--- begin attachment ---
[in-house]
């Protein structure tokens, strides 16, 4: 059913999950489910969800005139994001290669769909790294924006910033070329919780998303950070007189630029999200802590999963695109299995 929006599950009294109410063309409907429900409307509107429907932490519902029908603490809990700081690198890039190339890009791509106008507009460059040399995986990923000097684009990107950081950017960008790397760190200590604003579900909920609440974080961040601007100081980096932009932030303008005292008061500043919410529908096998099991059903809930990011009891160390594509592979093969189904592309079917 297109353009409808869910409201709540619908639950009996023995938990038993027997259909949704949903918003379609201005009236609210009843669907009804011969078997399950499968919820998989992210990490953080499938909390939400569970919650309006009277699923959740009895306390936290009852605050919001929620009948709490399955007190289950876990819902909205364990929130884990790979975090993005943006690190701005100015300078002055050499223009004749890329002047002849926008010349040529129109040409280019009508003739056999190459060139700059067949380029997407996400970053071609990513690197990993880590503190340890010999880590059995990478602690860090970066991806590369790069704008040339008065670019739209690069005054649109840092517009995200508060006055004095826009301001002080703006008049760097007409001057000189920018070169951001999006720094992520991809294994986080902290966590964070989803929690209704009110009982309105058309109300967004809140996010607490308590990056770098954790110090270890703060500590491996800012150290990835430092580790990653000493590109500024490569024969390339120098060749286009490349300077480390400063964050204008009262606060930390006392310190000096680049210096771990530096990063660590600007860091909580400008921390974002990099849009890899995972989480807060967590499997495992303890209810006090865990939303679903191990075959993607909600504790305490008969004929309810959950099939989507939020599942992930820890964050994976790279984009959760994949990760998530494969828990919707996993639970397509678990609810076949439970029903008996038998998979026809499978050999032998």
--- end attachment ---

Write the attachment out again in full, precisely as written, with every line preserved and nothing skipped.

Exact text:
[in-house]
């Protein structure tokens, strides 16, 4: 059913999950489910969800005139994001290669769909790294924006910033070329919780998303950070007189630029999200802590999963695109299995 929006599950009294109410063309409907429900409307509107429907932490519902029908603490809990700081690198890039190339890009791509106008507009460059040399995986990923000097684009990107950081950017960008790397760190200590604003579900909920609440974080961040601007100081980096932009932030303008005292008061500043919410529908096998099991059903809930990011009891160390594509592979093969189904592309079917 297109353009409808869910409201709540619908639950009996023995938990038993027997259909949704949903918003379609201005009236609210009843669907009804011969078997399950499968919820998989992210990490953080499938909390939400569970919650309006009277699923959740009895306390936290009852605050919001929620009948709490399955007190289950876990819902909205364990929130884990790979975090993005943006690190701005100015300078002055050499223009004749890329002047002849926008010349040529129109040409280019009508003739056999190459060139700059067949380029997407996400970053071609990513690197990993880590503190340890010999880590059995990478602690860090970066991806590369790069704008040339008065670019739209690069005054649109840092517009995200508060006055004095826009301001002080703006008049760097007409001057000189920018070169951001999006720094992520991809294994986080902290966590964070989803929690209704009110009982309105058309109300967004809140996010607490308590990056770098954790110090270890703060500590491996800012150290990835430092580790990653000493590109500024490569024969390339120098060749286009490349300077480390400063964050204008009262606060930390006392310190000096680049210096771990530096990063660590600007860091909580400008921390974002990099849009890899995972989480807060967590499997495992303890209810006090865990939303679903191990075959993607909600504790305490008969004929309810959950099939989507939020599942992930820890964050994976790279984009959760994949990760998530494969828990919707996993639970397509678990609810076949439970029903008996038998998979026809499978050999032998």